Prior to the shooting, the Stoneman Douglas Wind Symphony Band successfully had auditioned to become one of six high school bands from across the country selected to perform at Carnegie Hall in New York City. They did so on March 6. That same night, bowling league with his “Brady’s Bunch” team at Sawgrass Lanes in Tamarac, Fla., Brady Carbocci shot his 39th perfect game.

CBS Miami reported that the Stoneman Douglas band’s director, Alex Kaminsky, thought about canceling the trip after the shooting but said, “It became evident to me that these kids needed to get together to play.”

“It’s a really tight-knit, strong school,” says Azcarate, who teaches at Millennium Collegiate Academy, which he says is “five or six miles” from Stoneman Douglas. “I’ve actually had conversations with my students because, the next day, all the schools in Broward County were on a soft lockdown. It’s called a ‘code yellow.’ There’s limited movement, only movement with an adult escort.

“I try to impress upon my students that, statistically, their school is safe. But if someone is going to do something bad, there’s not really anything you can do. We have trainings, we have drills. We do all these things. But it’s something that you still can’t prepare for.”

Azcarate explains the intensity of those drills in a way that makes all the more palpable the kind of fear Hannah Carbocci expressed in text messages to her sister.

“To me, it’s crazy that I am even saying this. We have ‘active killer trainings’ in our schools,” Azcarate says of drills that involve cops shooting blanks. “Once 911 is called it takes police two to three minutes to get to the school, and they run a timer. They let you see just how long that is. Everybody takes for granted how little time two to three minutes is. But if you’re in a situation where you hear gun shots and you smell gunpowder, two to three minutes is an eternity. That’s what those children and those teachers had to go through.”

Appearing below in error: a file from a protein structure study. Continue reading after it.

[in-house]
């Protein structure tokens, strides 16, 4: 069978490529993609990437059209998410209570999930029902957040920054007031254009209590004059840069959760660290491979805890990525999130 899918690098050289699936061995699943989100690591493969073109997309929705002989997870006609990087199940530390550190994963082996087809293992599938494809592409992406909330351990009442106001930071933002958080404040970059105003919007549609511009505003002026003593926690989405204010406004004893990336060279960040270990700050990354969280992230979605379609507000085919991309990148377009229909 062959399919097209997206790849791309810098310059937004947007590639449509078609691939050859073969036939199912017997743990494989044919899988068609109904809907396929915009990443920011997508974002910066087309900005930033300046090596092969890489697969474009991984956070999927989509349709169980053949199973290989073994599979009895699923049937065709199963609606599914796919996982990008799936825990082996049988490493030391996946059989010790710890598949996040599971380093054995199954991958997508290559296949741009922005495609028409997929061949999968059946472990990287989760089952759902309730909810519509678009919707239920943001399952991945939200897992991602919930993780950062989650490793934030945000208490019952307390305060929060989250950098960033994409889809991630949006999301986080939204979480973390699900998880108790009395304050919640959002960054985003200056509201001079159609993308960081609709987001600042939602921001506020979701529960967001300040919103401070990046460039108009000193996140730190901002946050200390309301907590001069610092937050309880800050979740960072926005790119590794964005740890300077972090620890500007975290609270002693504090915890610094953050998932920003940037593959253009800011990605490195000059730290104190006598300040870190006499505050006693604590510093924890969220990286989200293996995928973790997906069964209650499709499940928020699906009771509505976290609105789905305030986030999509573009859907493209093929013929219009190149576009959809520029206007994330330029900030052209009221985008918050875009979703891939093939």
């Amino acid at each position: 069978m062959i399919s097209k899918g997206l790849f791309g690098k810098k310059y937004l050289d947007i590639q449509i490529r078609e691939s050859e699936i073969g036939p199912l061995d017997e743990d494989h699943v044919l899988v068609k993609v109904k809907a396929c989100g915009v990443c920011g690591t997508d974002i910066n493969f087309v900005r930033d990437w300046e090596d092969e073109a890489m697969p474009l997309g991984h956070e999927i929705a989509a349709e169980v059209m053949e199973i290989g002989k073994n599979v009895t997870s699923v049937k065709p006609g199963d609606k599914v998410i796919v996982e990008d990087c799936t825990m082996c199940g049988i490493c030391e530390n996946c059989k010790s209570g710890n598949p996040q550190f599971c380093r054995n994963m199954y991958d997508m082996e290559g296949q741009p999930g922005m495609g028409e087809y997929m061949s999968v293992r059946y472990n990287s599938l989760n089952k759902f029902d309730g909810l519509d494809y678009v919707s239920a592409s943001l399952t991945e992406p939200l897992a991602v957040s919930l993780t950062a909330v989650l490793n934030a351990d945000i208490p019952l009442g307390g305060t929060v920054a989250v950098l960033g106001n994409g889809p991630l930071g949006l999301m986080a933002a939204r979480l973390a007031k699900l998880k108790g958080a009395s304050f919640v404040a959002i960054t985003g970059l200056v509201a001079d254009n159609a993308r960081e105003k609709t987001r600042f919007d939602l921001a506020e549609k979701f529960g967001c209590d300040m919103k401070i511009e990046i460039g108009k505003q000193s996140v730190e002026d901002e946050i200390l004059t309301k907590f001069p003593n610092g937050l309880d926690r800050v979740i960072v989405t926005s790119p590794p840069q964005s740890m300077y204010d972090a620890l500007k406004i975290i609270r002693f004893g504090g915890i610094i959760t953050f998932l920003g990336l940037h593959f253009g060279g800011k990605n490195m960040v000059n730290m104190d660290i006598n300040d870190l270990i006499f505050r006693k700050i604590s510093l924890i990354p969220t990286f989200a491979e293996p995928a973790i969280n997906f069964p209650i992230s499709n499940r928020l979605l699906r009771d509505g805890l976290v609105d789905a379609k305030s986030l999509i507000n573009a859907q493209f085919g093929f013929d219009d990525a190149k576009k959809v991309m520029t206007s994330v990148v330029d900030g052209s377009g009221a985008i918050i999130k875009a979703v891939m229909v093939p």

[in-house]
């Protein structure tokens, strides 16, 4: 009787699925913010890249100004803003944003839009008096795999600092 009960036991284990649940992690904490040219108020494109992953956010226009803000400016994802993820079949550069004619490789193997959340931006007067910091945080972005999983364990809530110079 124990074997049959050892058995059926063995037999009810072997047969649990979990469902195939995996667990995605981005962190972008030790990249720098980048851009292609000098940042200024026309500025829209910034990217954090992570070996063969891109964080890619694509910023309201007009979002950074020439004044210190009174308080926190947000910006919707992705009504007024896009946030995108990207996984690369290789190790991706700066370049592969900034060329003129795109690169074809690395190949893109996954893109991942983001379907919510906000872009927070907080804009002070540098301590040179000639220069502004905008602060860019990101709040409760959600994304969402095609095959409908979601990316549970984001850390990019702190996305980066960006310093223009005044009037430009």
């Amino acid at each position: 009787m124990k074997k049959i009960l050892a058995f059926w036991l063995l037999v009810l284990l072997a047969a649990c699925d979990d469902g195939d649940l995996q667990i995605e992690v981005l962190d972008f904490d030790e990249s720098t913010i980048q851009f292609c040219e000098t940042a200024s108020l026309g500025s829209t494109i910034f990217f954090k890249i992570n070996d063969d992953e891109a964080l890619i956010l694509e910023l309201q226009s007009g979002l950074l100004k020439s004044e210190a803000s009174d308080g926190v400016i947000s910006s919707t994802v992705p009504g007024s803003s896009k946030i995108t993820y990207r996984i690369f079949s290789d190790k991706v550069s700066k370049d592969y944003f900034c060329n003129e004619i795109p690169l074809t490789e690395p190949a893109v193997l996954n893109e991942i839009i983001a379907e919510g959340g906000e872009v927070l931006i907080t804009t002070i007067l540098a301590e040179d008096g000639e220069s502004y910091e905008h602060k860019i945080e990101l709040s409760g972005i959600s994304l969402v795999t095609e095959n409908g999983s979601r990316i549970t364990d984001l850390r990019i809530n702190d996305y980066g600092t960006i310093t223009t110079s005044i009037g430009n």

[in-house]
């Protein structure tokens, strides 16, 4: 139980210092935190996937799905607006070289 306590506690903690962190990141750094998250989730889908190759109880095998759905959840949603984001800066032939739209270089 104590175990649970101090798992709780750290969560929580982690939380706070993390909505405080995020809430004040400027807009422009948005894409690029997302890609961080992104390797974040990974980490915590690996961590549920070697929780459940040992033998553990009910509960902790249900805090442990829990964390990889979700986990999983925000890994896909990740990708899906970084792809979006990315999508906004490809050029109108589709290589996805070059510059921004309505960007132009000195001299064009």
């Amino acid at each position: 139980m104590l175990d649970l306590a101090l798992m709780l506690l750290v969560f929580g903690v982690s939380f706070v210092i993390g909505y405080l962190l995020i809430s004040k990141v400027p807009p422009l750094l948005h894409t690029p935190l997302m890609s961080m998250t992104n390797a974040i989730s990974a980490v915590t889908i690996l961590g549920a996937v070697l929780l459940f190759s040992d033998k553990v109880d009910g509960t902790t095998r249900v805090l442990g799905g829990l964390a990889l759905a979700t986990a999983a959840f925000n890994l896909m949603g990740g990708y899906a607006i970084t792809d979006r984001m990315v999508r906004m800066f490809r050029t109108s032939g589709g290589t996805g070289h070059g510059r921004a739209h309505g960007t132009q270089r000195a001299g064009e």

The Stoneman Douglas High School shooting memorial site was smothered with teddy bears, flowers, candles, and handwritten remembrances and prayers.

Azcarate began teaching 19 years ago after taking his shot on the PBA Tour in the ‘90s, when he roomed with the likes of Jason Couch, Doug Kent, Parker Bohn III, and Mike Miller. He says he left the tour and headed home to get his teaching degree when he realized he “wasn’t going to be the next Pete Weber.” The “active killer trainings” he has experienced since were not among the responsibilities he thought he was taking on when he got his degree.

“Basically, what we’re trained to do is keep the children out of sight for as long as we can until law enforcement can get there to neutralize the threat. I mean, it’s a crazy training. I have been told by police officers who give the training that, once they start, there are adults who have soiled themselves, crying, vomiting, just from the fear. And this is just a simulation. I could not imagine what those teachers and students actually went through. The fear and the trauma have to be absolutely unfathomable … those children will never be the same.”

Days after I spoke with Azcarate, a man named Fred Guttenberg appeared on “Morning Joe,” the cable news program with which I tend to begin most workday mornings while helping get my daughter ready for preschool. Guttenberg’s daughter Jaime was among the victims of the Stoneman Douglas shooting. She was 14 years old. “My house is broken, and I don’t know how we fix it,” Fred said. Then he talked about what Jaime wanted to do with her life. How much she loved dance. How she wanted to become a therapist for people suffering from physical deformities.

As Guttenberg kept talking, I told my daughter I needed a hug. She leapt onto my lap and wrapped her arms around my neck, hugging me tight. Then she asked a question. “Why?” she said. Sometimes the simplest questions children ask are the hardest for parents to answer.

I got her dressed. My wife did her hair and got ready to drive her to school. Then my daughter walked up to me, looked up and puckered her lips for a kiss goodbye. Something occurred to me in that moment: It really was not so long ago that the teens killed at Stoneman Douglas were tiny children like my daughter. Children like Jaime Guttenberg or Helena Ramsay whose mothers had braided their pigtails on mornings like this one, packed their lunches, sent them off to class wearing Hello Kitty backpacks.

I waited to hear the door close behind my daughter and my wife as they left. Then I let out a deep breath, sat at the dining room table and cried.

When Azcarate put me in touch with Hannah Carbocci’s father Brady, himself a lifelong bowler who was a roommate of PBA champions such as Bob Vespi and Steve Wilson on tour in the ‘90s, I wanted to ask him how a parent even begins to talk a child through the emotions and the trauma that accompany an experience such as the one Hannah survived. As a father myself, I needed to know.